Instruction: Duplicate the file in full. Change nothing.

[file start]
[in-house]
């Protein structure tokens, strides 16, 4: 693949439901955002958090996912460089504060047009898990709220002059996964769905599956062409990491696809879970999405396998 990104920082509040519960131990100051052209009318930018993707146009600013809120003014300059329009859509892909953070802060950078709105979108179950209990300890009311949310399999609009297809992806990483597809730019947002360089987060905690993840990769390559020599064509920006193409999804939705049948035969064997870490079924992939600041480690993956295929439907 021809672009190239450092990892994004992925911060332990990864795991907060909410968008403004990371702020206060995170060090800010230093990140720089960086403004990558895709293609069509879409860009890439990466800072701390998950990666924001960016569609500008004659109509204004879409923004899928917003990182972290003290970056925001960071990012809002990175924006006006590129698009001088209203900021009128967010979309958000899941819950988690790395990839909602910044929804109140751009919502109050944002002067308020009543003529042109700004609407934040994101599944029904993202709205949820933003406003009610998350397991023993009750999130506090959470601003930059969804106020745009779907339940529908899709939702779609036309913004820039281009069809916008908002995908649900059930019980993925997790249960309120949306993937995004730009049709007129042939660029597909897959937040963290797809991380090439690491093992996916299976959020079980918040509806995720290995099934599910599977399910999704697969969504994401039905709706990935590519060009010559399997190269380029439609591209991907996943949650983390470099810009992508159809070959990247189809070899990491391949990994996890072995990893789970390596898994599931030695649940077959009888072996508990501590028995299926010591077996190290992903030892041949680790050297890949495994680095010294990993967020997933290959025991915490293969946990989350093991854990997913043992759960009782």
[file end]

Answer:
[in-house]
């Protein structure tokens, strides 16, 4: 693949439901955002958090996912460089504060047009898990709220002059996964769905599956062409990491696809879970999405396998 990104920082509040519960131990100051052209009318930018993707146009600013809120003014300059329009859509892909953070802060950078709105979108179950209990300890009311949310399999609009297809992806990483597809730019947002360089987060905690993840990769390559020599064509920006193409999804939705049948035969064997870490079924992939600041480690993956295929439907 021809672009190239450092990892994004992925911060332990990864795991907060909410968008403004990371702020206060995170060090800010230093990140720089960086403004990558895709293609069509879409860009890439990466800072701390998950990666924001960016569609500008004659109509204004879409923004899928917003990182972290003290970056925001960071990012809002990175924006006006590129698009001088209203900021009128967010979309958000899941819950988690790395990839909602910044929804109140751009919502109050944002002067308020009543003529042109700004609407934040994101599944029904993202709205949820933003406003009610998350397991023993009750999130506090959470601003930059969804106020745009779907339940529908899709939702779609036309913004820039281009069809916008908002995908649900059930019980993925997790249960309120949306993937995004730009049709007129042939660029597909897959937040963290797809991380090439690491093992996916299976959020079980918040509806995720290995099934599910599977399910999704697969969504994401039905709706990935590519060009010559399997190269380029439609591209991907996943949650983390470099810009992508159809070959990247189809070899990491391949990994996890072995990893789970390596898994599931030695649940077959009888072996508990501590028995299926010591077996190290992903030892041949680790050297890949495994680095010294990993967020997933290959025991915490293969946990989350093991854990997913043992759960009782």